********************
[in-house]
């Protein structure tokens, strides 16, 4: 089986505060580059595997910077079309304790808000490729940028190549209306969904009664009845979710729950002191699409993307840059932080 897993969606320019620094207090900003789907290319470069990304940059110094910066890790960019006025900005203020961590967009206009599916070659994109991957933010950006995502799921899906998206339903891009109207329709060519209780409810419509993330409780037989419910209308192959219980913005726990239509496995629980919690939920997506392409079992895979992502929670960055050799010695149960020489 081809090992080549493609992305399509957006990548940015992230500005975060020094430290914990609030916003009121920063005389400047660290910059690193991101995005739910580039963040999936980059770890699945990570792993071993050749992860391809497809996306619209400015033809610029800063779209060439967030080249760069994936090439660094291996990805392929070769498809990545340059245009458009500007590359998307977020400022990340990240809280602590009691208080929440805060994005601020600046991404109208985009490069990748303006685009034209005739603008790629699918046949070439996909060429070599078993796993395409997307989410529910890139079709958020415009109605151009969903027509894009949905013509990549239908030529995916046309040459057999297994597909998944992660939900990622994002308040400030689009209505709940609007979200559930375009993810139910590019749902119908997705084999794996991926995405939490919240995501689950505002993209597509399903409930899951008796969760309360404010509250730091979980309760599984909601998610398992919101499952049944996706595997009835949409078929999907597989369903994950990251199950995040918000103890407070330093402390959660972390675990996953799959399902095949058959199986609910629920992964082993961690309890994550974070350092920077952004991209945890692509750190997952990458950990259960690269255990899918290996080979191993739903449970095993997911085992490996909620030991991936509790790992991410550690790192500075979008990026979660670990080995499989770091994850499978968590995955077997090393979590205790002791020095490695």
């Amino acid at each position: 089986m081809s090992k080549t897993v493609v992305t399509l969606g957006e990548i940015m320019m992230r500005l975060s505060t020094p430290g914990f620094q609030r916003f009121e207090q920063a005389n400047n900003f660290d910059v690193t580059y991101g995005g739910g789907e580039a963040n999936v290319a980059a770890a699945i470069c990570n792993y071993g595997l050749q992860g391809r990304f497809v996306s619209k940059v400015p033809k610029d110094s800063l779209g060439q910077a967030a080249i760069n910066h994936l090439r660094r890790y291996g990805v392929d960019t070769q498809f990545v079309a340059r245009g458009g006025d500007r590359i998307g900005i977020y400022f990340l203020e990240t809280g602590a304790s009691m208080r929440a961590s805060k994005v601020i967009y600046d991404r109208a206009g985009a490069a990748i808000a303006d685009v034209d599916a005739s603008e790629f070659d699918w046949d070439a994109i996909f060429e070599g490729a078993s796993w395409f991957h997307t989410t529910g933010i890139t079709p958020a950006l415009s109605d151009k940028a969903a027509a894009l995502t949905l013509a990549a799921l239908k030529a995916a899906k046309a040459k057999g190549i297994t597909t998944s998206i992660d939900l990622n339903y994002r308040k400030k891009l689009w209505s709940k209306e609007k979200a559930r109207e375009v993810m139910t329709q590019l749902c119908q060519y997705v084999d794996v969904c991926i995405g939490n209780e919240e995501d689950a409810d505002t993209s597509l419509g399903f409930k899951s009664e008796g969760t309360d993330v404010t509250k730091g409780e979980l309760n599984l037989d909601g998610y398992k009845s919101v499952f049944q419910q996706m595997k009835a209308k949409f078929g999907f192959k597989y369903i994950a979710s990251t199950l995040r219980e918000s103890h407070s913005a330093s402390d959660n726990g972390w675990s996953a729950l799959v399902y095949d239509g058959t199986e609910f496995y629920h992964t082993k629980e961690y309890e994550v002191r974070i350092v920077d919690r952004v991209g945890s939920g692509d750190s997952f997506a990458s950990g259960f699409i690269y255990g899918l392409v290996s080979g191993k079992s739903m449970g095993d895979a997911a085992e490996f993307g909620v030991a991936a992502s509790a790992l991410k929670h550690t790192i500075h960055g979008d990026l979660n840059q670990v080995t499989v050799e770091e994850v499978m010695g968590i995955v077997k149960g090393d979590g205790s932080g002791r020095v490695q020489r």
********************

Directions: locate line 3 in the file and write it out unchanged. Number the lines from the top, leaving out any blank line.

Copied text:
């Amino acid at each position: 089986m081809s090992k080549t897993v493609v992305t399509l969606g957006e990548i940015m320019m992230r500005l975060s505060t020094p430290g914990f620094q609030r916003f009121e207090q920063a005389n400047n900003f660290d910059v690193t580059y991101g995005g739910g789907e580039a963040n999936v290319a980059a770890a699945i470069c990570n792993y071993g595997l050749q992860g391809r990304f497809v996306s619209k940059v400015p033809k610029d110094s800063l779209g060439q910077a967030a080249i760069n910066h994936l090439r660094r890790y291996g990805v392929d960019t070769q498809f990545v079309a340059r245009g458009g006025d500007r590359i998307g900005i977020y400022f990340l203020e990240t809280g602590a304790s009691m208080r929440a961590s805060k994005v601020i967009y600046d991404r109208a206009g985009a490069a990748i808000a303006d685009v034209d599916a005739s603008e790629f070659d699918w046949d070439a994109i996909f060429e070599g490729a078993s796993w395409f991957h997307t989410t529910g933010i890139t079709p958020a950006l415009s109605d151009k940028a969903a027509a894009l995502t949905l013509a990549a799921l239908k030529a995916a899906k046309a040459k057999g190549i297994t597909t998944s998206i992660d939900l990622n339903y994002r308040k400030k891009l689009w209505s709940k209306e609007k979200a559930r109207e375009v993810m139910t329709q590019l749902c119908q060519y997705v084999d794996v969904c991926i995405g939490n209780e919240e995501d689950a409810d505002t993209s597509l419509g399903f409930k899951s009664e008796g969760t309360d993330v404010t509250k730091g409780e979980l309760n599984l037989d909601g998610y398992k009845s919101v499952f049944q419910q996706m595997k009835a209308k949409f078929g999907f192959k597989y369903i994950a979710s990251t199950l995040r219980e918000s103890h407070s913005a330093s402390d959660n726990g972390w675990s996953a729950l799959v399902y095949d239509g058959t199986e609910f496995y629920h992964t082993k629980e961690y309890e994550v002191r974070i350092v920077d919690r952004v991209g945890s939920g692509d750190s997952f997506a990458s950990g259960f699409i690269y255990g899918l392409v290996s080979g191993k079992s739903m449970g095993d895979a997911a085992e490996f993307g909620v030991a991936a992502s509790a790992l991410k929670h550690t790192i500075h960055g979008d990026l979660n840059q670990v080995t499989v050799e770091e994850v499978m010695g968590i995955v077997k149960g090393d979590g205790s932080g002791r020095v490695q020489r």